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This Simple Ankle Test Reveals Your Risk for Stroke and Dementia

A new study from the University of Edinburgh in Scotland confirms what we’ve long known: the human body is connected in strange and unexpected ways. Specifically, researchers found that one of the best ways to test whether an individual is at risk for cognitive impairment – either through a stroke or dementia – is through the ankle.

Cognitive impairment, in the form of strokes and dementia, is becoming a bigger problem every year. In the United States strokes are responsible for one of every 20 deaths, and there are currently over five million people living with Alzheimer’s.1 That second number is expected to double by 2050.2 A test that can provide a warning for both of these threats is a major step in improving health outcomes.

That’s where our breakthrough comes in. The test is conducted with an ultrasound device called a Doppler and a simple blood pressure cuff. By comparing the systolic blood pressure in your ankle and your arm, a doctor can determine whether you are a likely candidate for dementia. The test, known as an ankle-brachial index or ABI, takes only fifteen minutes from start to finish.

Scientists Discover An Unexpected Link Between Brain Health And Your Ankle

The ABI test works by assessing the health of blood vessels throughout the body. In a healthy individual, blood pressure should be consistent through the upper and lower extremities. If a person has reduced blood flow in the legs, it is a sign of clogged arteries and even periphery artery disease, known as PAD.

In addition, the ABI test has been proven to be an incredibly accurate predictor of stroke and Alzheimer’s disease. Clogged arteries throughout the body almost always are a sign that a person also has atherosclerosis in their cerebral blood vessels. These impede blood vessels and in many cases lead to stroke and impaired cognition.

New Studies Show Just How Effective This Ankle Test Can Be At Detecting Dementia

Some key proof for this concept comes from a ten-year long study conducted at the University of Edinburgh and published in the journal Vascular Medicine.3 The research looked at over seven hundred men and women between the ages of 55 and 74. Participants had their ABI tested and then had their major cognitive functions measured. Cognitive tests focused on memory, information processing, and verbal fluency. Testers also measured premorbid function with the National Adult Reading Test, or NRT.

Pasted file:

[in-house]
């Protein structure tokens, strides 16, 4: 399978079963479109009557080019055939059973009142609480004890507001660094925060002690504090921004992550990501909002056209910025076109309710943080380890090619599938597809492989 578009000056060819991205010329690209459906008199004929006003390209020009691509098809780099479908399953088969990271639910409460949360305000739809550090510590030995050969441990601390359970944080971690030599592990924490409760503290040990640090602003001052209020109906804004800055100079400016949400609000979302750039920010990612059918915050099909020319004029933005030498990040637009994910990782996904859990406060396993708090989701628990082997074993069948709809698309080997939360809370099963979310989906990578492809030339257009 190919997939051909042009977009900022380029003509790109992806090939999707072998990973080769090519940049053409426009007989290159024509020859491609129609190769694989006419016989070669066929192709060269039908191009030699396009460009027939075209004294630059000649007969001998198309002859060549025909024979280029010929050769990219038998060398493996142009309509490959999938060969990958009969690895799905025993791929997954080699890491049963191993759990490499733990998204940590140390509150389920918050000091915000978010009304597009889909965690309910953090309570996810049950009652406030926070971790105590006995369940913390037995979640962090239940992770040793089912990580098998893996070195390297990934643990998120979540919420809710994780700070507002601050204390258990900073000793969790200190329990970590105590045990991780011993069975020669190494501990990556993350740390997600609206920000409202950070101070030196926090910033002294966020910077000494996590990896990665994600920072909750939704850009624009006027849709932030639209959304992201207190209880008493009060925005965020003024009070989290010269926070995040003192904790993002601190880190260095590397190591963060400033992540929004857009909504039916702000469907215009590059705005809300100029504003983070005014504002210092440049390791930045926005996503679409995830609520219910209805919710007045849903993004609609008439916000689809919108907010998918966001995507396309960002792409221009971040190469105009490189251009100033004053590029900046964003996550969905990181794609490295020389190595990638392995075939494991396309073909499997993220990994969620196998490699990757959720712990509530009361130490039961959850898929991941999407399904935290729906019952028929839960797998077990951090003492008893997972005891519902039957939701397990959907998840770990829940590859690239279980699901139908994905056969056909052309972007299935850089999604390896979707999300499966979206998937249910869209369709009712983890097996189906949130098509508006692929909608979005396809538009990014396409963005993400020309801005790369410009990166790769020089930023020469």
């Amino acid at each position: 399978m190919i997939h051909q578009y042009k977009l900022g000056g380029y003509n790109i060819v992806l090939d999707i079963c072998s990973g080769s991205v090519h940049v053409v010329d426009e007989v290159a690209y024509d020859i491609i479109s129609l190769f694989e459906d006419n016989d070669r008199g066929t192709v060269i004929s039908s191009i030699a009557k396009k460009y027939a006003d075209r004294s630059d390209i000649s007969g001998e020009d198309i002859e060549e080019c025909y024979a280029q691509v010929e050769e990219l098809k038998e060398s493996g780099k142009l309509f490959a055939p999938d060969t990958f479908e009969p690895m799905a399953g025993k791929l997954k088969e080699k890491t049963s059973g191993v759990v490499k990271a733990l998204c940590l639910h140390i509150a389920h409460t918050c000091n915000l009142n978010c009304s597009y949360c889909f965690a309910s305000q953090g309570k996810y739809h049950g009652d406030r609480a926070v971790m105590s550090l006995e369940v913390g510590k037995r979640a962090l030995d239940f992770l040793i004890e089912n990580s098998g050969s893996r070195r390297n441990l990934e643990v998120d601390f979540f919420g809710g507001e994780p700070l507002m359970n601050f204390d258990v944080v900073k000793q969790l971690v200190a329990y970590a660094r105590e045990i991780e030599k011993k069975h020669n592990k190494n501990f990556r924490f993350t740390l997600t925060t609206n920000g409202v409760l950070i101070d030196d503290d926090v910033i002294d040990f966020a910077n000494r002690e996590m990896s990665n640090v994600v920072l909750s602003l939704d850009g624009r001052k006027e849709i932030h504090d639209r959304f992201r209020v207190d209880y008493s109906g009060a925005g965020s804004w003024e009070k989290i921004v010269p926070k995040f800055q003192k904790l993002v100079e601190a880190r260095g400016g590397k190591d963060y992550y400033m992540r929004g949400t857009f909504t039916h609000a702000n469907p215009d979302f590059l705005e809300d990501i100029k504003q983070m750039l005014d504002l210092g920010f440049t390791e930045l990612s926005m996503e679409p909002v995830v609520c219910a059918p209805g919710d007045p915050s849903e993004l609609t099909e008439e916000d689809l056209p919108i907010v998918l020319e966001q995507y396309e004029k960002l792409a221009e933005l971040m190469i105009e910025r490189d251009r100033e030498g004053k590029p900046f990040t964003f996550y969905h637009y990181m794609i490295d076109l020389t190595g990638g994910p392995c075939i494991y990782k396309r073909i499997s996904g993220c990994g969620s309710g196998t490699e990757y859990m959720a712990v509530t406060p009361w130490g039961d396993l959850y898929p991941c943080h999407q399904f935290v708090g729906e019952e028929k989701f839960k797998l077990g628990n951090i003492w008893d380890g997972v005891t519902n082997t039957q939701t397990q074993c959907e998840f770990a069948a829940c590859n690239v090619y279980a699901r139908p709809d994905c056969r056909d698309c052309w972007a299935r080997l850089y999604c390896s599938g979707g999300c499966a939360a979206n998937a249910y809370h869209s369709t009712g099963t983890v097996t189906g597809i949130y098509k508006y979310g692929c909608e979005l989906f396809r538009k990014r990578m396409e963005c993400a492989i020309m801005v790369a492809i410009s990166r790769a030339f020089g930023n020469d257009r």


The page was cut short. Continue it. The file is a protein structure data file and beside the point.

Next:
The results showed just how strong the connection between ABI and cognition is: participants with the lowest ABI readings had scores 60 to 230 percent lower on their cognitive function tests. The researchers wrote in their conclusion that ABI can be “useful in identifying older individuals at higher risk of cognitive impairment.”

Another study, this one by the National Institute on Aging, found the ABI-cognitive function connection to be just as strong. It showed that, among over 2,500 elderly men, individuals with low ABI readings were 57 percent more likely to and over twice as likely to suffer from dementia within the next eight years.

Increased Blood Flow Is Key

So now that you understand the incredible predictive power of the ABI-test, an excellent first step would be to ask your doctor about conducting one with you. With a better understanding of your risk level for a stroke or other cognitive impairment, you and your doctor can plot a course of action.

Part of any remedy will involve ways to increase blood flow throughout the body. A couple methods that might be suitable for you include increased exercise, improved diet, or blood-pressure regulating medications such as statins. Keeping your body healthy is crucial to your mental acuity.

The ABI test provides us with potentially life-saving information about our brains. Remember, it’s always better to have advanced warning of trouble down the road than to not find out until it’s too late.

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References:

1. "Stroke Facts | Cdc.Gov". Cdc.gov.

2. "American Speech-Language-Hearing Association | ASHA". Asha.org.

3. Price, Jacqueline F. et al. "Ankle Brachial Index As A Predictor Of Cognitive Impairment In The General Population: Ten-Year Follow-Up Of The Edinburgh Artery Study". Edinburgh Research Explorer.

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